Animating brush Text coloring in Compose 🖌️
After adding a gradient to your text in Compose, now it’s time to animate it!
This post builds up on text styling using the
Brush API and Compose animations! Make sure you’re familiar with these concepts. We covered all the integrations using the
Brush API on this blog post here.
Candy cane shimmer effect
We want to implement a candy cane effect for the gradient in our text. The colors in the gradient should move from the top left to the bottom right corner of the text continuously, as per our design:
We can use
linearGradient to create the gradient, which places the colors along given
Because of how linear gradient works, the coordinates define the area and angle at which the linear brush paints. For our example, if you define a region as described by the image below, the brush stroke is diagonally cropped, which is easy to see if the brush size is smaller than the drawing area:
So an idea to implement this animation is to animate
end coordinates in a small section of the drawing area and then repeat the sequence.
We can define an infinite transition, and use
animateFloat to animate a value from 0f to at least twice your font size in pixels. Because we don’t know the drawing area size in this case, we are using font size as an anchor point, which directly relates to the area of the drawn text.
We can use this animated offset next, make the gradient move in a specific area of the canvas, and then repeat this sequence in the rest of the available space. This is how the first step would look like without repetition:
We can create the linear gradient brush, configure the
end coordinates of the drawing area using the animated offset, and apply it to the text. We start in the (0,0) coordinate and then move up until our defined offset.
To repeat the sequence and create the effect of continuity, we can use
mirror. So the code looks like this:
That’s it! You’ve achieved the candy cane effect that works for any text size and density of your device.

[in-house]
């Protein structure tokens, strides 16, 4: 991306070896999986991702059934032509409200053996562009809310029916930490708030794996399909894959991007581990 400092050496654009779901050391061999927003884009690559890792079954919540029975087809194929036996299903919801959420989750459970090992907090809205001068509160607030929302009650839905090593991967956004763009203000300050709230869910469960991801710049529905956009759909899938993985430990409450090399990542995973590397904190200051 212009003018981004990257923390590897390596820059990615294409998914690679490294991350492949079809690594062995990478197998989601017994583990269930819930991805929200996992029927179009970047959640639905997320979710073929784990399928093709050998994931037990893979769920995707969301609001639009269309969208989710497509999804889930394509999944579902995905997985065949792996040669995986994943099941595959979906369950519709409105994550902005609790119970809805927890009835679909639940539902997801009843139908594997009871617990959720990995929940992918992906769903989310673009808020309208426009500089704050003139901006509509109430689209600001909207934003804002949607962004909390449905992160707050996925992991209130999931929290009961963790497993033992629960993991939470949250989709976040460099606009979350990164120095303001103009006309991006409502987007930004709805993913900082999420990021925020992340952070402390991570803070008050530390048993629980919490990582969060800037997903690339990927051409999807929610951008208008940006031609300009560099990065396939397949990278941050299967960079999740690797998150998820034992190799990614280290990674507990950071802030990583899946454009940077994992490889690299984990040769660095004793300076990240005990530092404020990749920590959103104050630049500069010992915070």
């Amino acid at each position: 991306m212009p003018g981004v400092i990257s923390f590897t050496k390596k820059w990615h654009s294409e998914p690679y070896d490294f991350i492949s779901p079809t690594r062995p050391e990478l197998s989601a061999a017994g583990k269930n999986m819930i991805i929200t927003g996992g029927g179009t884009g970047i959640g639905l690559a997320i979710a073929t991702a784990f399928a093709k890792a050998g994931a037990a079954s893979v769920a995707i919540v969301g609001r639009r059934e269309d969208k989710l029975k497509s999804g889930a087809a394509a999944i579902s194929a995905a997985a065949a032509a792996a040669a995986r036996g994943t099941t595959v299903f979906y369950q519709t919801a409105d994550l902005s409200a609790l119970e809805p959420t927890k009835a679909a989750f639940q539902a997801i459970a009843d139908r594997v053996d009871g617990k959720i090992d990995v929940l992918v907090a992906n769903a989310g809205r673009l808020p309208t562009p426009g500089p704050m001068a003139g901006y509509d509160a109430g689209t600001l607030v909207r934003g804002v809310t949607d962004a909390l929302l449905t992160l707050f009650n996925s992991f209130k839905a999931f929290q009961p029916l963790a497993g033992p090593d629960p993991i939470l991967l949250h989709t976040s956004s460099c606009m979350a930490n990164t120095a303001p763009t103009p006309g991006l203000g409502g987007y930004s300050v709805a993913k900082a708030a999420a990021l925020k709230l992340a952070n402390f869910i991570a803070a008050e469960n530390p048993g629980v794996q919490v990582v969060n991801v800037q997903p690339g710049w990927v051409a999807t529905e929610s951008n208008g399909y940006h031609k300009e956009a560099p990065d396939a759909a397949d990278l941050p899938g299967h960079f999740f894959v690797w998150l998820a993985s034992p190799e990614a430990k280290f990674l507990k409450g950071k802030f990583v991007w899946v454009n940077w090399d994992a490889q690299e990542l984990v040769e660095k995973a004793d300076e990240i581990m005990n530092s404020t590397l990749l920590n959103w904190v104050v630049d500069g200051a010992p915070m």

You can create other types of effects (for example a faster transition or a thicker gradient) by tweaking offset’s
targetValueand the gradient’s
Back and forth shimmer effect
Next, we have a new animation, consisting of a gradient rocking back and forth.
In the previous example we used the
currentFontSizePx to estimate how big the area of the animation would be, and using an estimate was good enough to achieve the effect we wanted. But sometimes, we may want to know the exact size occupied by the text or drawing area. To access this size (which is also the brush size), we can create a custom brush, as we did in the Custom brushes section, in the previous post.
We can start thinking how to draw the first pass of the gradient’s movement, with coordinates that are a function of an animated
offset and the width and height of the drawing area.
Let’s define an infinite transition, animating a range from 0f to 1f. We can configure
RepeatMode.Reverse, so the gradient can be painted moving in one direction and then in the opposite direction.
Because of the gradient pattern, we can create a linear gradient brush using the
LinearGradientShader method. Same as before, from and to represent the coordinates where the brush will paint.
We can define
heightOffset variables, that scale the width and height based on the animated offset.
And then we can use
mirror to fill the drawing space with the inverse gradient allowing the effect of moving back and forth.
Finally, we set the new brush to
Text. The code might look something like this:
We are using the
remember function to allow recomposition whenever
offset changes. This is necessary because, due to an internal optimization in
AndroidTextPaint, if the brush or its direct parameters are not changing no recomposition will be scheduled. In this case, brush remains the same, and what changes is the
And you’re done, you’ve achieved the design above ✨.
You’ve learned how to use the animation APIs with the different
Brush APIs and some techniques to make your gradient colors come to life.
Give it a try in your app and let us know if you experience any issues by filing a bug on our issue tracker.
Happy Composing! 👋